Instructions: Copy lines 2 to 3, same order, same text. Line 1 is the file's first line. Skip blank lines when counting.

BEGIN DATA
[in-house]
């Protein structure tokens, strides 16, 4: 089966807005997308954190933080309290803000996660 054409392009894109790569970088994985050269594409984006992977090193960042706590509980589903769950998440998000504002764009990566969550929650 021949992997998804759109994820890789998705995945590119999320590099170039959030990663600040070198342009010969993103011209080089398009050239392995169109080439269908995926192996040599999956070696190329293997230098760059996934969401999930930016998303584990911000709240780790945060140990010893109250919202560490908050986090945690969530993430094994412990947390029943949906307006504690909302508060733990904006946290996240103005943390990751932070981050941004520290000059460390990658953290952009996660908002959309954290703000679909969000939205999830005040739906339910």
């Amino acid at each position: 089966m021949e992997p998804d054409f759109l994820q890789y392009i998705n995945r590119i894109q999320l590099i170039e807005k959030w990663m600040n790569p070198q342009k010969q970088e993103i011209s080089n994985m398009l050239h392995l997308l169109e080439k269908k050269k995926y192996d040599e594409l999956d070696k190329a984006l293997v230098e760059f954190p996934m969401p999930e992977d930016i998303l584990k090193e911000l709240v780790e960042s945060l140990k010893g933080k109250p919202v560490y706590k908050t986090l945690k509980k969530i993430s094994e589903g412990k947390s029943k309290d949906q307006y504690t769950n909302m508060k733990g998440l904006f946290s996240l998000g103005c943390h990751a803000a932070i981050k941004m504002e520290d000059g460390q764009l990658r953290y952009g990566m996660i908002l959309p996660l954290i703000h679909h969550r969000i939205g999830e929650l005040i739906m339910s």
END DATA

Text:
């Protein structure tokens, strides 16, 4: 089966807005997308954190933080309290803000996660 054409392009894109790569970088994985050269594409984006992977090193960042706590509980589903769950998440998000504002764009990566969550929650 021949992997998804759109994820890789998705995945590119999320590099170039959030990663600040070198342009010969993103011209080089398009050239392995169109080439269908995926192996040599999956070696190329293997230098760059996934969401999930930016998303584990911000709240780790945060140990010893109250919202560490908050986090945690969530993430094994412990947390029943949906307006504690909302508060733990904006946290996240103005943390990751932070981050941004520290000059460390990658953290952009996660908002959309954290703000679909969000939205999830005040739906339910």
């Amino acid at each position: 089966m021949e992997p998804d054409f759109l994820q890789y392009i998705n995945r590119i894109q999320l590099i170039e807005k959030w990663m600040n790569p070198q342009k010969q970088e993103i011209s080089n994985m398009l050239h392995l997308l169109e080439k269908k050269k995926y192996d040599e594409l999956d070696k190329a984006l293997v230098e760059f954190p996934m969401p999930e992977d930016i998303l584990k090193e911000l709240v780790e960042s945060l140990k010893g933080k109250p919202v560490y706590k908050t986090l945690k509980k969530i993430s094994e589903g412990k947390s029943k309290d949906q307006y504690t769950n909302m508060k733990g998440l904006f946290s996240l998000g103005c943390h990751a803000a932070i981050k941004m504002e520290d000059g460390q764009l990658r953290y952009g990566m996660i908002l959309p996660l954290i703000h679909h969550r969000i939205g999830e929650l005040i739906m339910s």